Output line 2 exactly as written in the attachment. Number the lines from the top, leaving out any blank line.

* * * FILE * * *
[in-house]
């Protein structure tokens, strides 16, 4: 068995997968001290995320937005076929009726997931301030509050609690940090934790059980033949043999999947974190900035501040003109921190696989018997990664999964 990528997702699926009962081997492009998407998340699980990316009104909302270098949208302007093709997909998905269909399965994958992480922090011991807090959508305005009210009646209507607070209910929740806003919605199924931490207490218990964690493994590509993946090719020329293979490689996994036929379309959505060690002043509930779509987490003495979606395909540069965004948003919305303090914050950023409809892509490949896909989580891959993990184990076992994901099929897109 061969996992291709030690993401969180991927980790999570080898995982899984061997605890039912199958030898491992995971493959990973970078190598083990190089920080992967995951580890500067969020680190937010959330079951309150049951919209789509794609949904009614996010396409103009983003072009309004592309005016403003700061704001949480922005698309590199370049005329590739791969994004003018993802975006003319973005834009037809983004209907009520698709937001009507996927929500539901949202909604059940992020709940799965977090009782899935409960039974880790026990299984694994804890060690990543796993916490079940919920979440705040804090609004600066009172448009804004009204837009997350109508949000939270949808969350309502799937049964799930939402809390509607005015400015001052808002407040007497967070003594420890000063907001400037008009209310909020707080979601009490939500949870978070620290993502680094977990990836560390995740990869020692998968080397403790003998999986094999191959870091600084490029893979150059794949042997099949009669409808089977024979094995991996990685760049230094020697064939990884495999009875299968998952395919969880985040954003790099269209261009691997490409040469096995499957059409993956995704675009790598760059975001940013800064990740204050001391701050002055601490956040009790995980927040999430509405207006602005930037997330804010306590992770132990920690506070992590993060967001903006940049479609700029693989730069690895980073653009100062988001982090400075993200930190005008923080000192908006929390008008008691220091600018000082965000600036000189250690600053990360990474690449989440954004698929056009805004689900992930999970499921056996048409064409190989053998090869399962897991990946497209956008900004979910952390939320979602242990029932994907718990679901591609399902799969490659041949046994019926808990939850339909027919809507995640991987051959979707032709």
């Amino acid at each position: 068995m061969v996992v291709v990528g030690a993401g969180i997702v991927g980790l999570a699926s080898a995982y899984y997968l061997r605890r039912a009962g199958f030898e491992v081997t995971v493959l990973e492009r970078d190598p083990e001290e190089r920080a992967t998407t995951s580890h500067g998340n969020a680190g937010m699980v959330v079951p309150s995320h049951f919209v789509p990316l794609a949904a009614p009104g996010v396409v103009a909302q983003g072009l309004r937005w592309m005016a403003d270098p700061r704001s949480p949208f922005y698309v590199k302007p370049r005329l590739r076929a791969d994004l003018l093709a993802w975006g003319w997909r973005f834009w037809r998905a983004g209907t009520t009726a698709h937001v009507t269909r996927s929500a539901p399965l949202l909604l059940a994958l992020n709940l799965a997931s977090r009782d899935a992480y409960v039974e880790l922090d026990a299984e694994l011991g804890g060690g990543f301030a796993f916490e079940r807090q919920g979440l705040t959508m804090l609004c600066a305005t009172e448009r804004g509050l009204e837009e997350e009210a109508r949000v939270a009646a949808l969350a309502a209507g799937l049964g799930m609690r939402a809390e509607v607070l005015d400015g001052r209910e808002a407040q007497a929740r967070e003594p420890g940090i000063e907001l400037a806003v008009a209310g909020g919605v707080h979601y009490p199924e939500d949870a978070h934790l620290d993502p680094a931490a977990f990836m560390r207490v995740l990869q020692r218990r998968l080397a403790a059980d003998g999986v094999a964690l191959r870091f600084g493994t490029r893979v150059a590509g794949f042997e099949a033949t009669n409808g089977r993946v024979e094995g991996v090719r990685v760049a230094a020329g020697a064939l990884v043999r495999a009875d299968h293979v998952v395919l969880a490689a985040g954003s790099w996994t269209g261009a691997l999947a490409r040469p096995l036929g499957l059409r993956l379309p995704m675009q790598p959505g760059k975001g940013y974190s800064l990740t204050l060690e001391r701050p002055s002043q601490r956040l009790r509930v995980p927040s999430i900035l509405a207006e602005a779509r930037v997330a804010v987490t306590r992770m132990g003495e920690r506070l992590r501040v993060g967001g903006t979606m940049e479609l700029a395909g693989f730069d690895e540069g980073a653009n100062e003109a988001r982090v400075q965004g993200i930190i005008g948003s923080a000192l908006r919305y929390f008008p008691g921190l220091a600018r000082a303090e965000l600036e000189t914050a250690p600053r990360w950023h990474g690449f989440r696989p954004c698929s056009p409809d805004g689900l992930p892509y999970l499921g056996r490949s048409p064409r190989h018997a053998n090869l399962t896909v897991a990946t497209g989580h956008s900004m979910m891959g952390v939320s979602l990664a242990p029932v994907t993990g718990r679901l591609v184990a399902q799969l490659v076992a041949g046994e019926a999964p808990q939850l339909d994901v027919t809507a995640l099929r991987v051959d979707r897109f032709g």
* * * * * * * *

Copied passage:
């Protein structure tokens, strides 16, 4: 068995997968001290995320937005076929009726997931301030509050609690940090934790059980033949043999999947974190900035501040003109921190696989018997990664999964 990528997702699926009962081997492009998407998340699980990316009104909302270098949208302007093709997909998905269909399965994958992480922090011991807090959508305005009210009646209507607070209910929740806003919605199924931490207490218990964690493994590509993946090719020329293979490689996994036929379309959505060690002043509930779509987490003495979606395909540069965004948003919305303090914050950023409809892509490949896909989580891959993990184990076992994901099929897109 061969996992291709030690993401969180991927980790999570080898995982899984061997605890039912199958030898491992995971493959990973970078190598083990190089920080992967995951580890500067969020680190937010959330079951309150049951919209789509794609949904009614996010396409103009983003072009309004592309005016403003700061704001949480922005698309590199370049005329590739791969994004003018993802975006003319973005834009037809983004209907009520698709937001009507996927929500539901949202909604059940992020709940799965977090009782899935409960039974880790026990299984694994804890060690990543796993916490079940919920979440705040804090609004600066009172448009804004009204837009997350109508949000939270949808969350309502799937049964799930939402809390509607005015400015001052808002407040007497967070003594420890000063907001400037008009209310909020707080979601009490939500949870978070620290993502680094977990990836560390995740990869020692998968080397403790003998999986094999191959870091600084490029893979150059794949042997099949009669409808089977024979094995991996990685760049230094020697064939990884495999009875299968998952395919969880985040954003790099269209261009691997490409040469096995499957059409993956995704675009790598760059975001940013800064990740204050001391701050002055601490956040009790995980927040999430509405207006602005930037997330804010306590992770132990920690506070992590993060967001903006940049479609700029693989730069690895980073653009100062988001982090400075993200930190005008923080000192908006929390008008008691220091600018000082965000600036000189250690600053990360990474690449989440954004698929056009805004689900992930999970499921056996048409064409190989053998090869399962897991990946497209956008900004979910952390939320979602242990029932994907718990679901591609399902799969490659041949046994019926808990939850339909027919809507995640991987051959979707032709």